Wednesday, April 22, 2009

Finding Your Story

Many religious and secular moral traditions attest to the centrality of learning to the realization of a full life. Growth of the mind, through study, experience and verbal exchange, proves internal to mature subjectivity. But in gathering and internalizing the stories of others, the student must also find solid footing in the self, as the book of LE JIN insists:

The Master said, 'A scholar, whose mind is set on truth, and who is ashamed of bad clothes and bad food, is not fit to be discoursed with.' (CHAP. IX)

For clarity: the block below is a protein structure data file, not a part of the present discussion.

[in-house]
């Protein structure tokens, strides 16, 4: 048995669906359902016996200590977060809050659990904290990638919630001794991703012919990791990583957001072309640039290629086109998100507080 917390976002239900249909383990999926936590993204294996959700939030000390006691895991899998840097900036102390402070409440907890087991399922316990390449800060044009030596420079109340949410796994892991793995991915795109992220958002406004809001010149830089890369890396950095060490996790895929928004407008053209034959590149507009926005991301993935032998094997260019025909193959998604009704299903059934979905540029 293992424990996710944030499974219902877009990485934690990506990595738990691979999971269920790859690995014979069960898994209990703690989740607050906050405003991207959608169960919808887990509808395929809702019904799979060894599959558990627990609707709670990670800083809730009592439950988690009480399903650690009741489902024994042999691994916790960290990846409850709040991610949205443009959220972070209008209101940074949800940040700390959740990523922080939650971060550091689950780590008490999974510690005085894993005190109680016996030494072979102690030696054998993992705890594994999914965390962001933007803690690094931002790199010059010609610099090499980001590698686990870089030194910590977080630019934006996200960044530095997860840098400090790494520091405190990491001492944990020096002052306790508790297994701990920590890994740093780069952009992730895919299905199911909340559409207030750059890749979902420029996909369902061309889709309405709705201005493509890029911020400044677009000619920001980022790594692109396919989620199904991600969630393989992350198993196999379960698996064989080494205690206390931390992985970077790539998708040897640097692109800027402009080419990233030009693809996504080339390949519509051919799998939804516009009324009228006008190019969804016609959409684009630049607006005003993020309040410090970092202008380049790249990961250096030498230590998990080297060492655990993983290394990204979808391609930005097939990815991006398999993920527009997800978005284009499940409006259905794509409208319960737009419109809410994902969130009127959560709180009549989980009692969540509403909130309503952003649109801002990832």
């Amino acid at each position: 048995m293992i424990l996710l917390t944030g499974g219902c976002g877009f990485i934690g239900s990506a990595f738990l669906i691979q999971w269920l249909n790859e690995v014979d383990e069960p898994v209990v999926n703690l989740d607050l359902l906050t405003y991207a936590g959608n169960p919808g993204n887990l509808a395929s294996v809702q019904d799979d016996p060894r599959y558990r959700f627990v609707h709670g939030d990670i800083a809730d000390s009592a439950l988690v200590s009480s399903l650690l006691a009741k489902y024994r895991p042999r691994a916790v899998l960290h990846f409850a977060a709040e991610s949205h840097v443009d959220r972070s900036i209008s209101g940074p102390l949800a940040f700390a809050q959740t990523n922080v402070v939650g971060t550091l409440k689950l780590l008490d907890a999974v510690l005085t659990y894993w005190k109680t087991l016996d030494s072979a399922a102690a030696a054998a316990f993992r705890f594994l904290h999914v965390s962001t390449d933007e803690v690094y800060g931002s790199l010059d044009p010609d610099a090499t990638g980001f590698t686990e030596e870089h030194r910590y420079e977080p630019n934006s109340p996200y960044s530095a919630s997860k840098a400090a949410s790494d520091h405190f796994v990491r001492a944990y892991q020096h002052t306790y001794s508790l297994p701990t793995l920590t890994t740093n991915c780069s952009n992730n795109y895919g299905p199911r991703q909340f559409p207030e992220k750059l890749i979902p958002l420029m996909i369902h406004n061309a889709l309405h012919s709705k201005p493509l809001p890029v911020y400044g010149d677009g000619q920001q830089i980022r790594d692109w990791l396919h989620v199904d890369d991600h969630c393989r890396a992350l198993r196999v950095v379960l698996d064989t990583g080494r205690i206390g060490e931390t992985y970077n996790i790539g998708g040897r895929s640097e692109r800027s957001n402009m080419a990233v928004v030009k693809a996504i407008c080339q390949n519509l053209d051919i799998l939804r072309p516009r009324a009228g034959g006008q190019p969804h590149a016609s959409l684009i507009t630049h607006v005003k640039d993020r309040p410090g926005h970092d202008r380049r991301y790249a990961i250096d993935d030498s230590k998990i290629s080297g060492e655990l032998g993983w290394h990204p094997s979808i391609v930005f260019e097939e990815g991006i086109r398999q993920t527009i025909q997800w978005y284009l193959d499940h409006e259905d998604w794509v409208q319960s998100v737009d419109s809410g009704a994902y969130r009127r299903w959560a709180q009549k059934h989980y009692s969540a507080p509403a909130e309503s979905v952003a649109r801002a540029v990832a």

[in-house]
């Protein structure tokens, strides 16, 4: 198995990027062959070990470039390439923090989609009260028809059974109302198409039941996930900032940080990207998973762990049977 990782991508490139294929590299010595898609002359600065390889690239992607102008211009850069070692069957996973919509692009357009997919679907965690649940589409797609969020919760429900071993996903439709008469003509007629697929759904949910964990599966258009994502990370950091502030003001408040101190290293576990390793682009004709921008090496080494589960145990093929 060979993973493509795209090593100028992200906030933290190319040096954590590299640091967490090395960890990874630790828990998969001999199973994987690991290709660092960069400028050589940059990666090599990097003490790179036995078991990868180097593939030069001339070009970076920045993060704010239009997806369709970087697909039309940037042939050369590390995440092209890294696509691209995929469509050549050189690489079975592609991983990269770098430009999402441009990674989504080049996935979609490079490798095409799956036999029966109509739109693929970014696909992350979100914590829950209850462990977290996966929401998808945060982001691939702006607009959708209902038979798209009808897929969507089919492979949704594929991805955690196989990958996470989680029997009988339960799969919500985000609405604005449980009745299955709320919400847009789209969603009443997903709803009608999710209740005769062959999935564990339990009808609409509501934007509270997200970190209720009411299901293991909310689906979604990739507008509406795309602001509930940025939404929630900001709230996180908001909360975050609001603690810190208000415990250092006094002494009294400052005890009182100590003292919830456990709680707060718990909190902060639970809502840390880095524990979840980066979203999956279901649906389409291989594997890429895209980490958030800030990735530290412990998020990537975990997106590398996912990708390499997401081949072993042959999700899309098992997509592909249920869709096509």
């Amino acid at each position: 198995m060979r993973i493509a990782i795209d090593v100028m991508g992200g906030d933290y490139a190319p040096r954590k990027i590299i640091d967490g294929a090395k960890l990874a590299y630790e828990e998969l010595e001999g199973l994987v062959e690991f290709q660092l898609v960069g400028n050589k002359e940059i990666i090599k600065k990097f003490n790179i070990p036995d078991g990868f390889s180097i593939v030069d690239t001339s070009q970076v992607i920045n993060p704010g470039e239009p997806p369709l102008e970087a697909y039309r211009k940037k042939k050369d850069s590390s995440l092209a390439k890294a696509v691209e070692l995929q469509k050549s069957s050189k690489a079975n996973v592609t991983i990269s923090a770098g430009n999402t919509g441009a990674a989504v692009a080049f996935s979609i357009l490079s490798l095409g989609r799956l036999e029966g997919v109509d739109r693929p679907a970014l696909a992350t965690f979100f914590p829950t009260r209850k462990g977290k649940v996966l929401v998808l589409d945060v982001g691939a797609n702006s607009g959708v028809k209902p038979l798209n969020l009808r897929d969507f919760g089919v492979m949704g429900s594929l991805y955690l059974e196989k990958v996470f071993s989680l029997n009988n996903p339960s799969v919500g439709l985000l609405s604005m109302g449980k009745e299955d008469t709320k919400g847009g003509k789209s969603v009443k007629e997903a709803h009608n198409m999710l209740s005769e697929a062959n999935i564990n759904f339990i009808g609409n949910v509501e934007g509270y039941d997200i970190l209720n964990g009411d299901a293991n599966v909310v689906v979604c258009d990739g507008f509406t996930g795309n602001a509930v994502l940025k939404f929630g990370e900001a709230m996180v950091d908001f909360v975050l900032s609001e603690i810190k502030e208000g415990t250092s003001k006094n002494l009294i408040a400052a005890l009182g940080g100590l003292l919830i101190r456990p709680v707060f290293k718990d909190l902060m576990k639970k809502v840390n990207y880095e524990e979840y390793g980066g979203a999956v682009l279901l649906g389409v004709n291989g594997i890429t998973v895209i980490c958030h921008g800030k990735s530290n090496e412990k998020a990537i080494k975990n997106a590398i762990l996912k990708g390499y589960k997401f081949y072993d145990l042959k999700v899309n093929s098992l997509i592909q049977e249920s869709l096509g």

One might take this excerpt from the Confucian Analects as a forewarning to academics of the unprofitable nature of that trade! I read the verse, however, as a call to finding a sustaining narrative that grounds inquiry and motivates the 'free and responsible search for truth and meaning.'

The Master is really asking: what story do you tell of yourself? Is it one premised on luxury and vanity? Is it one of shame for outward appearance? Or, is it one of modesty? Is it one of passionate devotion to the permanent amidst the transient (Parker)?

Which story inspires and defines your discipleship?

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